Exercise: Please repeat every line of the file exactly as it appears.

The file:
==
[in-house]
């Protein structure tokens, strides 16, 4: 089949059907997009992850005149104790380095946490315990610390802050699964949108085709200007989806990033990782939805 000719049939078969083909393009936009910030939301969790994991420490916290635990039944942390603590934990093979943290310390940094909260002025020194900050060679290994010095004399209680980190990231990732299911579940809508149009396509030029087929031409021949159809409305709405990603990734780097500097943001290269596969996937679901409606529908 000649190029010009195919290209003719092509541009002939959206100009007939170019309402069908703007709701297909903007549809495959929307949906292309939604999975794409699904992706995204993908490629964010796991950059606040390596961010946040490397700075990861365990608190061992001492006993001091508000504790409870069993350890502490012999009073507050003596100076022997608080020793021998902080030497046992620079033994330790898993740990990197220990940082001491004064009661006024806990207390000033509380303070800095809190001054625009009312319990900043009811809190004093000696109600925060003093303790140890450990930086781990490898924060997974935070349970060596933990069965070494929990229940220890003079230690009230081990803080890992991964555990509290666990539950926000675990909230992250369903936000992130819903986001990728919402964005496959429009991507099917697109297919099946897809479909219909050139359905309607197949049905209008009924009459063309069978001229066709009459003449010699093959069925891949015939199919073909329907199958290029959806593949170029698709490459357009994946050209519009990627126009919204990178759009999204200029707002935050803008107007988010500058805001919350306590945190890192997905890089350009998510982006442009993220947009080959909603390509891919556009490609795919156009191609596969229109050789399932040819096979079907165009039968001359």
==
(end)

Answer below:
[in-house]
């Protein structure tokens, strides 16, 4: 089949059907997009992850005149104790380095946490315990610390802050699964949108085709200007989806990033990782939805 000719049939078969083909393009936009910030939301969790994991420490916290635990039944942390603590934990093979943290310390940094909260002025020194900050060679290994010095004399209680980190990231990732299911579940809508149009396509030029087929031409021949159809409305709405990603990734780097500097943001290269596969996937679901409606529908 000649190029010009195919290209003719092509541009002939959206100009007939170019309402069908703007709701297909903007549809495959929307949906292309939604999975794409699904992706995204993908490629964010796991950059606040390596961010946040490397700075990861365990608190061992001492006993001091508000504790409870069993350890502490012999009073507050003596100076022997608080020793021998902080030497046992620079033994330790898993740990990197220990940082001491004064009661006024806990207390000033509380303070800095809190001054625009009312319990900043009811809190004093000696109600925060003093303790140890450990930086781990490898924060997974935070349970060596933990069965070494929990229940220890003079230690009230081990803080890992991964555990509290666990539950926000675990909230992250369903936000992130819903986001990728919402964005496959429009991507099917697109297919099946897809479909219909050139359905309607197949049905209008009924009459063309069978001229066709009459003449010699093959069925891949015939199919073909329907199958290029959806593949170029698709490459357009994946050209519009990627126009919204990178759009999204200029707002935050803008107007988010500058805001919350306590945190890192997905890089350009998510982006442009993220947009080959909603390509891919556009490609795919156009191609596969229109050789399932040819096979079907165009039968001359």